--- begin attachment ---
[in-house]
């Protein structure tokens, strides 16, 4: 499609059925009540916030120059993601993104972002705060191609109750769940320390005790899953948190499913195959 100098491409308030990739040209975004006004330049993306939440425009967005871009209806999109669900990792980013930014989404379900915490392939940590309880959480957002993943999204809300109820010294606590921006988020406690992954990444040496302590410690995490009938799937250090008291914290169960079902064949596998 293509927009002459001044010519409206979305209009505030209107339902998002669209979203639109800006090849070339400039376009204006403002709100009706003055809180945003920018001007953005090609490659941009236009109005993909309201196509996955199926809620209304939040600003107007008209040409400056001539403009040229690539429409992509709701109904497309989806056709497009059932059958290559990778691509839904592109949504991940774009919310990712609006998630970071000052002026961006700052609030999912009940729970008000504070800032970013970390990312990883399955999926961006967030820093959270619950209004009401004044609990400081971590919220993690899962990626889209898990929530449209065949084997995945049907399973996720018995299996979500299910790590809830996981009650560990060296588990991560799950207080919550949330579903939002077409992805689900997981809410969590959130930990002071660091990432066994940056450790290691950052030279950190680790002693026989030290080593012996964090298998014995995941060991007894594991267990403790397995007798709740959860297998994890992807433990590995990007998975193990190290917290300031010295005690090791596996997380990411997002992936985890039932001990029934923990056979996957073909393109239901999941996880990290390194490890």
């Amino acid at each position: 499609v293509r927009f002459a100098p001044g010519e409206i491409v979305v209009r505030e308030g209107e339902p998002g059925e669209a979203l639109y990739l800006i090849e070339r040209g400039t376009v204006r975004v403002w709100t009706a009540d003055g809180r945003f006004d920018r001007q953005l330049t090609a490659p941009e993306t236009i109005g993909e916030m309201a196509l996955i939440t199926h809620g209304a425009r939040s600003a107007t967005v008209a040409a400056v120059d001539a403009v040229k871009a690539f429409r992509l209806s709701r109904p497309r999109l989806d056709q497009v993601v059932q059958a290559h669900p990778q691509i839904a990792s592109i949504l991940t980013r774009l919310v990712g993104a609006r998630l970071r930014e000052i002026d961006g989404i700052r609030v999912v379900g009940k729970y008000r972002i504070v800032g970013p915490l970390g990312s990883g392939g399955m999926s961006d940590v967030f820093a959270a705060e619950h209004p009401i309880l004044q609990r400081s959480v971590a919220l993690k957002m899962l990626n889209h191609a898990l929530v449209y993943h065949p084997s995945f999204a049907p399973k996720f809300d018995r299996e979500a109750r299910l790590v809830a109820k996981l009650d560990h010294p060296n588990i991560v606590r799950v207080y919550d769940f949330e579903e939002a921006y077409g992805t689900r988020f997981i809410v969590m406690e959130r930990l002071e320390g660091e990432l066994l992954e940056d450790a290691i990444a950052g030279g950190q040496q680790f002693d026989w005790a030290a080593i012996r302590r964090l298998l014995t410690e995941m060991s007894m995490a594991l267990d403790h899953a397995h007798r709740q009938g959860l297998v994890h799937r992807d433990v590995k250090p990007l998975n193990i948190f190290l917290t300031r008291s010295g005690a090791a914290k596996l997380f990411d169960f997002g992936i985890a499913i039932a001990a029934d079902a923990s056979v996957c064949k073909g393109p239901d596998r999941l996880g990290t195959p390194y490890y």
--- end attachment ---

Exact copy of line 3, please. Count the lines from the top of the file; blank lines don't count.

């Amino acid at each position: 499609v293509r927009f002459a100098p001044g010519e409206i491409v979305v209009r505030e308030g209107e339902p998002g059925e669209a979203l639109y990739l800006i090849e070339r040209g400039t376009v204006r975004v403002w709100t009706a009540d003055g809180r945003f006004d920018r001007q953005l330049t090609a490659p941009e993306t236009i109005g993909e916030m309201a196509l996955i939440t199926h809620g209304a425009r939040s600003a107007t967005v008209a040409a400056v120059d001539a403009v040229k871009a690539f429409r992509l209806s709701r109904p497309r999109l989806d056709q497009v993601v059932q059958a290559h669900p990778q691509i839904a990792s592109i949504l991940t980013r774009l919310v990712g993104a609006r998630l970071r930014e000052i002026d961006g989404i700052r609030v999912v379900g009940k729970y008000r972002i504070v800032g970013p915490l970390g990312s990883g392939g399955m999926s961006d940590v967030f820093a959270a705060e619950h209004p009401i309880l004044q609990r400081s959480v971590a919220l993690k957002m899962l990626n889209h191609a898990l929530v449209y993943h065949p084997s995945f999204a049907p399973k996720f809300d018995r299996e979500a109750r299910l790590v809830a109820k996981l009650d560990h010294p060296n588990i991560v606590r799950v207080y919550d769940f949330e579903e939002a921006y077409g992805t689900r988020f997981i809410v969590m406690e959130r930990l002071e320390g660091e990432l066994l992954e940056d450790a290691i990444a950052g030279g950190q040496q680790f002693d026989w005790a030290a080593i012996r302590r964090l298998l014995t410690e995941m060991s007894m995490a594991l267990d403790h899953a397995h007798r709740q009938g959860l297998v994890h799937r992807d433990v590995k250090p990007l998975n193990i948190f190290l917290t300031r008291s010295g005690a090791a914290k596996l997380f990411d169960f997002g992936i985890a499913i039932a001990a029934d079902a923990s056979v996957c064949k073909g393109p239901d596998r999941l996880g990290t195959p390194y490890y």